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Re: What Will Be Your Mosquito Avoidance Techniques in 2012?

Post by ulu » Thu Jun 21, 2012 9:30 am

Headnet and jungle juice. Already had dengue once, and don't want to go through that again.

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Re: What Will Be Your Mosquito Avoidance Techniques in 2012?

Post by no2haven » Thu Jun 21, 2012 9:53 am

Jimr wrote:I hike with "The most interesting man in the world". Mosquitoes refuse to bite just out of respect.
I take a similar approach but through a different method of action - my gf has proven so irresistible to mosquitoes that they fly right past me to land on her. Its similar to the oldest technique of dealing with bears - just run faster than the other people you're hiking with! :D

When she's not around, long pants/shirts and a hat work well. If you have thin spots, just DEET/spray those. If your pants are loose at the ankles, tuck them into your socks when you stop.

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Re: What Will Be Your Mosquito Avoidance Techniques in 2012?

Post by oldranger » Thu Jun 21, 2012 10:30 am

Maverick reminded me in a pm the Tehipite Tom tends to attract skeeters to the extent that he draws them away from others. Happy he will be along on my next trip! Note that I'd be happy he'd be along even if he didn't attract skeeters away from me.

Mike
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Who can't do everything he used to and what he can do takes a hell of a lot longer!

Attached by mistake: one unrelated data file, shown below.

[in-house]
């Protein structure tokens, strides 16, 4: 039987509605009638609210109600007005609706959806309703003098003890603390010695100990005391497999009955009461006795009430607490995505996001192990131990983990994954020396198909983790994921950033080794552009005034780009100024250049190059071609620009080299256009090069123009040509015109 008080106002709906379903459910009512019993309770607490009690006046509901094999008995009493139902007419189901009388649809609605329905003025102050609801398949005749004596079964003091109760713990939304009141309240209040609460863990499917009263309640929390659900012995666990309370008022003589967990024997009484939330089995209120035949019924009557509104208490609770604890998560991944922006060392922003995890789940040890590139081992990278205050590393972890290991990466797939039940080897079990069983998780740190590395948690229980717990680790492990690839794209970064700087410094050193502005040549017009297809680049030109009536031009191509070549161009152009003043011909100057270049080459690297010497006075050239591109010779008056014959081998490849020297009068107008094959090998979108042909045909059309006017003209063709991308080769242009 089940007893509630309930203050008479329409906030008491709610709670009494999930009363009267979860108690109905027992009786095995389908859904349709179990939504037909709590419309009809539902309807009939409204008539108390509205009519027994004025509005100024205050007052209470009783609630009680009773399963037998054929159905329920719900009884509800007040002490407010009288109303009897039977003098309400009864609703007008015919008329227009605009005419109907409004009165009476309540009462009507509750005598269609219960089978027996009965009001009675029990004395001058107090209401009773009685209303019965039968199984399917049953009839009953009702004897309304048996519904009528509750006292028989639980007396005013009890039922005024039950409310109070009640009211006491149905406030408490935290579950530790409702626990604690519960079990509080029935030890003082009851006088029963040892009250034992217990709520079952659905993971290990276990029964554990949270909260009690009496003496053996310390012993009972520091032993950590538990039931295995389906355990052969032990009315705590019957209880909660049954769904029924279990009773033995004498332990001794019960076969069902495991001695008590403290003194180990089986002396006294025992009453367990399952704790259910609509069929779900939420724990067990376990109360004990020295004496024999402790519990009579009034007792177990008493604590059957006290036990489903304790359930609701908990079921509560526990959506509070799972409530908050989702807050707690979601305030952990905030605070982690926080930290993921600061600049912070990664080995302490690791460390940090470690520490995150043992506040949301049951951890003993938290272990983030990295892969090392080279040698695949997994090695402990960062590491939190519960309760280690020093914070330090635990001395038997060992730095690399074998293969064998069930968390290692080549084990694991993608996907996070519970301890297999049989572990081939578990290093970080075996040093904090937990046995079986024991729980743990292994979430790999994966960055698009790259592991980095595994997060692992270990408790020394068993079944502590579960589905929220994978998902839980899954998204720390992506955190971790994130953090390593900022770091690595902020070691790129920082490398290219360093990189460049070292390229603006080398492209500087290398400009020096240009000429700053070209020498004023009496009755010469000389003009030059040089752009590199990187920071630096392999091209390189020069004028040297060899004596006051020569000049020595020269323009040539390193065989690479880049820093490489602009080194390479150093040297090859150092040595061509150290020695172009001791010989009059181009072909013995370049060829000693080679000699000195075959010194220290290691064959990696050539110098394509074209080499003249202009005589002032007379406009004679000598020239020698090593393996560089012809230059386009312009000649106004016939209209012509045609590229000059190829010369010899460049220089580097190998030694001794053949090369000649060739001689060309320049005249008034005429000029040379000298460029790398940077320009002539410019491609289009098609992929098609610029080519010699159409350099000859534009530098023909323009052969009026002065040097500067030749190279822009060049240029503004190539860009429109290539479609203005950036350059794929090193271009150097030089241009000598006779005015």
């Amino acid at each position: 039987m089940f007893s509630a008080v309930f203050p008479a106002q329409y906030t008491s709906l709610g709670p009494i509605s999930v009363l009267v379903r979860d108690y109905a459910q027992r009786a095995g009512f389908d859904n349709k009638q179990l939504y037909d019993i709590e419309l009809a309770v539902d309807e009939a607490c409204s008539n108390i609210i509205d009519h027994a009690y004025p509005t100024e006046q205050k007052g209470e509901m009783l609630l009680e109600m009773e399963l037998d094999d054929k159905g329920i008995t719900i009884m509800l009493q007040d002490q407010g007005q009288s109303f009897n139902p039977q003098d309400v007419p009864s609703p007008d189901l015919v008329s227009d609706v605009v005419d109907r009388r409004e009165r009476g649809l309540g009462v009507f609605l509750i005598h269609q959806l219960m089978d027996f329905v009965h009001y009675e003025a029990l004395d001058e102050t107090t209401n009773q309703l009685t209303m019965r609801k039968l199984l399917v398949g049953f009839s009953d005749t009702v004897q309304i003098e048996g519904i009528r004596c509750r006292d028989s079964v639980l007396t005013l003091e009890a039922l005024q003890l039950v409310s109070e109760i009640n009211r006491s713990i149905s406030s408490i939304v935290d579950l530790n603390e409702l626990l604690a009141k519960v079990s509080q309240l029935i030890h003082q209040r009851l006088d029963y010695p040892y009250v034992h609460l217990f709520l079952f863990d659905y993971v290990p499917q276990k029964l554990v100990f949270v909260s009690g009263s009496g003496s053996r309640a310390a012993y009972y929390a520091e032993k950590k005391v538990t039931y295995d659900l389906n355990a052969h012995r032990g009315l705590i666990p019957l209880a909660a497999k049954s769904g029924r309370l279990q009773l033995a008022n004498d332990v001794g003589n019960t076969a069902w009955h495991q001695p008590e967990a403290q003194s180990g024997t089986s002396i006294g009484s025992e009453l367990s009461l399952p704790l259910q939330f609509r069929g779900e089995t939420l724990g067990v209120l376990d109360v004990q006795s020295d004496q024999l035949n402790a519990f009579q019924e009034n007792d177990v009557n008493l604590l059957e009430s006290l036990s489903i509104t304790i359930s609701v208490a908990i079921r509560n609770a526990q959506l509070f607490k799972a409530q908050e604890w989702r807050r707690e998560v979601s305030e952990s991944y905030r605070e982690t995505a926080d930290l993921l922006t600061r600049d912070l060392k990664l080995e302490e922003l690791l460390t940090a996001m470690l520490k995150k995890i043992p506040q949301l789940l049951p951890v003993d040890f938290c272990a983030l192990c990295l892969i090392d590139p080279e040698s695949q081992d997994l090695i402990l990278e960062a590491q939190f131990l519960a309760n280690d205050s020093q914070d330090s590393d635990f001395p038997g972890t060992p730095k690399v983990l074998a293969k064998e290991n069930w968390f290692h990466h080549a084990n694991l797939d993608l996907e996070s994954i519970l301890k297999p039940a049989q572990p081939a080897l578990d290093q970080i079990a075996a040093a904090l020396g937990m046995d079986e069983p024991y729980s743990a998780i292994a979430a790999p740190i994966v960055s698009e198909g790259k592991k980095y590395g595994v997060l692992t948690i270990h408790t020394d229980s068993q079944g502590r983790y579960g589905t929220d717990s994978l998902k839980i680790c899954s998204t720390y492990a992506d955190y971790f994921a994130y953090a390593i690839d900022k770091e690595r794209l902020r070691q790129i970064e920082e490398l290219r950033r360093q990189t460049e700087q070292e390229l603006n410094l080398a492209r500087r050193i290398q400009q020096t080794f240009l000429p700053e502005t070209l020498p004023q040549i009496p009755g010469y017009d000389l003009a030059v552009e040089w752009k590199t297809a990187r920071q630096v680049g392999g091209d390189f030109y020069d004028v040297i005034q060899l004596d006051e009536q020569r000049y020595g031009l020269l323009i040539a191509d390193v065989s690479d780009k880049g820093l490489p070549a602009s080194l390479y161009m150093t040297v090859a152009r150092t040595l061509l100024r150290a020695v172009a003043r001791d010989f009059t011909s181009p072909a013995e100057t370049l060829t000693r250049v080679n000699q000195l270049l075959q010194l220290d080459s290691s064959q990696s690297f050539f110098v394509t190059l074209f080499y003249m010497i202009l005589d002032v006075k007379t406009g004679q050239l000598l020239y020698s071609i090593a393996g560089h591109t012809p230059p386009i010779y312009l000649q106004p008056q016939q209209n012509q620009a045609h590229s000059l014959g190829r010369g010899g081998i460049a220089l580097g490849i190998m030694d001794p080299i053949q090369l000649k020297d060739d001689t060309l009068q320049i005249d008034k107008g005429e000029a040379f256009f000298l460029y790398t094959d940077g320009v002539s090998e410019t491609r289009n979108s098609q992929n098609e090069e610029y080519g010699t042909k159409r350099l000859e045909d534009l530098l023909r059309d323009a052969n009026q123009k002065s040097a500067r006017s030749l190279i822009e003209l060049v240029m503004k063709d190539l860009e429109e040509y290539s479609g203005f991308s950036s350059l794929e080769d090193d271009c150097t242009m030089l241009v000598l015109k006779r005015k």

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Re: What Will Be Your Mosquito Avoidance Techniques in 2012?

Post by badfishgood » Thu Jun 21, 2012 5:08 pm

Picaridin treated long sleeves, long pants. A poly t shirt under the long sleeves. Hat and head net. Usually that'll stop the skeeters from getting me through my clothes. If things are really bad, rain jacket/rain pants/head net. :lol:

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Re: What Will Be Your Mosquito Avoidance Techniques in 2012?

Post by SSSdave » Thu Jun 21, 2012 9:11 pm

One thing most backcountry users obviously are not aware of is how dramatically differnt the concentration of mosquitoes can be over short distances due to landscapes squeetoes avoid and landscapes they seek. Oh sure everyone is aware that as soon as a trail meets a creek with all its vegetation, there are going to be more squeeters there but what few seem to grasp is how little distance from said creek, wet meadow, damp forest full of labrador tea and ferns, or swamp one might go and hardly see any. We know the kind of places they seek of course because that is where 95% of backpackers also make their camps. Oh yeah 100.001 feet from lake edges and streams down below nice shady trees out of the wind. Great camping places for mid August most years. But poor choices during squeeter season.